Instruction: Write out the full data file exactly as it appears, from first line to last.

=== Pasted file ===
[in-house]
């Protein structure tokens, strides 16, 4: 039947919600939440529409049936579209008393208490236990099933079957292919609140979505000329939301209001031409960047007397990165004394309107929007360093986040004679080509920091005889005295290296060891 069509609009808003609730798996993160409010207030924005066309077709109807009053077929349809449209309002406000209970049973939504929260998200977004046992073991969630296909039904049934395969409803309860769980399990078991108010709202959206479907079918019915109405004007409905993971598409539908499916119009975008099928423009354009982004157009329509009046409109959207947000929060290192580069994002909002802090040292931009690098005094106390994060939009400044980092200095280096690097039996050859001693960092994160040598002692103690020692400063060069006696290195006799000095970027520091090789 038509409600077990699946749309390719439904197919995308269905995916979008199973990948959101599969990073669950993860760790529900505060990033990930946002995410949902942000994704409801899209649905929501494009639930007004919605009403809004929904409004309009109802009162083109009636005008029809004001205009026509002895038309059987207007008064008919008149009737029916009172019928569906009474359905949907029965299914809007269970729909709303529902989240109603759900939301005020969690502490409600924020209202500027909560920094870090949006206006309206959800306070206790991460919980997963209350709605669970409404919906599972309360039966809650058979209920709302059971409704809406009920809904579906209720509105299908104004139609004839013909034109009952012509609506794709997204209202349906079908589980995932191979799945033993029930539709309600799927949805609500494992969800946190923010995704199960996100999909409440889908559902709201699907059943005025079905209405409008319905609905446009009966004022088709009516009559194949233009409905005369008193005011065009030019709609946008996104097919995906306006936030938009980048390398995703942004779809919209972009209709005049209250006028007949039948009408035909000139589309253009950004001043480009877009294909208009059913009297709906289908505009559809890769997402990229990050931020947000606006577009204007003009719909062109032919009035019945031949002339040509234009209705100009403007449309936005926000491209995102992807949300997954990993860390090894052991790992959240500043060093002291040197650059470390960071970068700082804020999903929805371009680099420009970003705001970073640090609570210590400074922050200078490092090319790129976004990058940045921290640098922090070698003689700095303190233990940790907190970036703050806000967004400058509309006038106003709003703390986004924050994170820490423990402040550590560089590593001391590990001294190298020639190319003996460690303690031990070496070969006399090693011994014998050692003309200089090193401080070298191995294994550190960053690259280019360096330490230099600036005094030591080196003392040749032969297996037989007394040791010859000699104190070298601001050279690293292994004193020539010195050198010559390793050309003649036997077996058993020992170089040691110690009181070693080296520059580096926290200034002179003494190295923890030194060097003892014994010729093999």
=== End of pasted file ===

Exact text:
[in-house]
């Protein structure tokens, strides 16, 4: 039947919600939440529409049936579209008393208490236990099933079957292919609140979505000329939301209001031409960047007397990165004394309107929007360093986040004679080509920091005889005295290296060891 069509609009808003609730798996993160409010207030924005066309077709109807009053077929349809449209309002406000209970049973939504929260998200977004046992073991969630296909039904049934395969409803309860769980399990078991108010709202959206479907079918019915109405004007409905993971598409539908499916119009975008099928423009354009982004157009329509009046409109959207947000929060290192580069994002909002802090040292931009690098005094106390994060939009400044980092200095280096690097039996050859001693960092994160040598002692103690020692400063060069006696290195006799000095970027520091090789 038509409600077990699946749309390719439904197919995308269905995916979008199973990948959101599969990073669950993860760790529900505060990033990930946002995410949902942000994704409801899209649905929501494009639930007004919605009403809004929904409004309009109802009162083109009636005008029809004001205009026509002895038309059987207007008064008919008149009737029916009172019928569906009474359905949907029965299914809007269970729909709303529902989240109603759900939301005020969690502490409600924020209202500027909560920094870090949006206006309206959800306070206790991460919980997963209350709605669970409404919906599972309360039966809650058979209920709302059971409704809406009920809904579906209720509105299908104004139609004839013909034109009952012509609506794709997204209202349906079908589980995932191979799945033993029930539709309600799927949805609500494992969800946190923010995704199960996100999909409440889908559902709201699907059943005025079905209405409008319905609905446009009966004022088709009516009559194949233009409905005369008193005011065009030019709609946008996104097919995906306006936030938009980048390398995703942004779809919209972009209709005049209250006028007949039948009408035909000139589309253009950004001043480009877009294909208009059913009297709906289908505009559809890769997402990229990050931020947000606006577009204007003009719909062109032919009035019945031949002339040509234009209705100009403007449309936005926000491209995102992807949300997954990993860390090894052991790992959240500043060093002291040197650059470390960071970068700082804020999903929805371009680099420009970003705001970073640090609570210590400074922050200078490092090319790129976004990058940045921290640098922090070698003689700095303190233990940790907190970036703050806000967004400058509309006038106003709003703390986004924050994170820490423990402040550590560089590593001391590990001294190298020639190319003996460690303690031990070496070969006399090693011994014998050692003309200089090193401080070298191995294994550190960053690259280019360096330490230099600036005094030591080196003392040749032969297996037989007394040791010859000699104190070298601001050279690293292994004193020539010195050198010559390793050309003649036997077996058993020992170089040691110690009181070693080296520059580096926290200034002179003494190295923890030194060097003892014994010729093999």